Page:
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Who should use xylitol?
While everyone should use xylitol, one of the most valuable times is when parents are expecting a baby. Consuming 6 grams a day will protect the parents’ teeth and create healthy conditions for the oral health of the baby. Bacteria from parents’ mouths can be easily transferred to brand new baby teeth.

Infants can be given xylitol. It fights yeast infections on their tongues and develops a healthy environment for the eruption of first teeth. The easiest way is to dissolve a tiny amount of granular xylitol in an ounce of water, and give to the baby in a bottle or sippy cup. A small amount of xylitol (about an eighth of a teaspoon) should be applied to gums or teeth in solution throughout the day, especially after feeding or before sleeping. The total xylitol consumed by an infant may be a couple of grams a day, but by the time the child has all the baby teeth the dose may be raised to one to two teaspoons (6-8 grams) each day. This can be continued indefinitely, but as children grow they may prefer other methods of taking xylitol.

Children, teens, and adults can use xylitol to rid the mouth of plaque bacteria and balance acidity after every snack and meal, whenever they have a dry mouth, and if they are unable to clean teeth before naps or bedtime.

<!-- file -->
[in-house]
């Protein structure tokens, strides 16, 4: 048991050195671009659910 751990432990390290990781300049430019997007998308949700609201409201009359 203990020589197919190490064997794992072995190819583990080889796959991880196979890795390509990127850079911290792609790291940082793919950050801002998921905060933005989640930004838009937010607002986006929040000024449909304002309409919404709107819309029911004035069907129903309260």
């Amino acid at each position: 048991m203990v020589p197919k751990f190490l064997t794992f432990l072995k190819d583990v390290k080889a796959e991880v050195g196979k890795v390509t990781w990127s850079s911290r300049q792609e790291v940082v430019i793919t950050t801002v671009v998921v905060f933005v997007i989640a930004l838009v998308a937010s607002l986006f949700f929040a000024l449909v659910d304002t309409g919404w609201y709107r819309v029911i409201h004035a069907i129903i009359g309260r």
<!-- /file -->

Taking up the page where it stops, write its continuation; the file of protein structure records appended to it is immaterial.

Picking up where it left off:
Find the product that fits your lifestyle: mint, gum, or granular xylitol that can be taken directly from a spoon or dissolved in water. You need regular exposure to at least 6 to 10 grams of xylitol per day to rid the mouth of harmful bacteria. While it is safe to consume from 50 to 100 grams of xylitol daily, for optimum dental health there is a plateau effect at 10 grams, and additional amounts are no more beneficial.

Special circumstances

Diabetics can safely consume xylitol as a sugar alternative because it does not raise blood sugar and has a glycemic index of 7. The reduction of plaque will helpprevent gum disease, which has been linked to insulin instability.

Athletes who consume acidic energy drinks and carbohydrate bars may make the resulting dental damage worse with open-mouth breathing during exercise. Xylitol can balance acidity and reduce plaque deposits to protect gum and tooth health.

Denture wearers, menopausal women, and cancer patients or anyone on medications, experiencing hormonal changes or with decreased resistance to infection, will benefit from using xylitol. Those not able to care for their mouths either permanently or temporarily can use xylitol to help maintain oral health. Military combat personnel, disabled children and adults, those who are ill or otherwise incapacitated, and anyone being cared for by another will benefit from using xylitol.

Xylitol is harmful to dogs

It is said that xylitol is dangerous for dogs if ingested. Although some dog toothpastes are made with xylitol, to be safe, keep xylitol products including items baked with xylitol away from pets.


   
 
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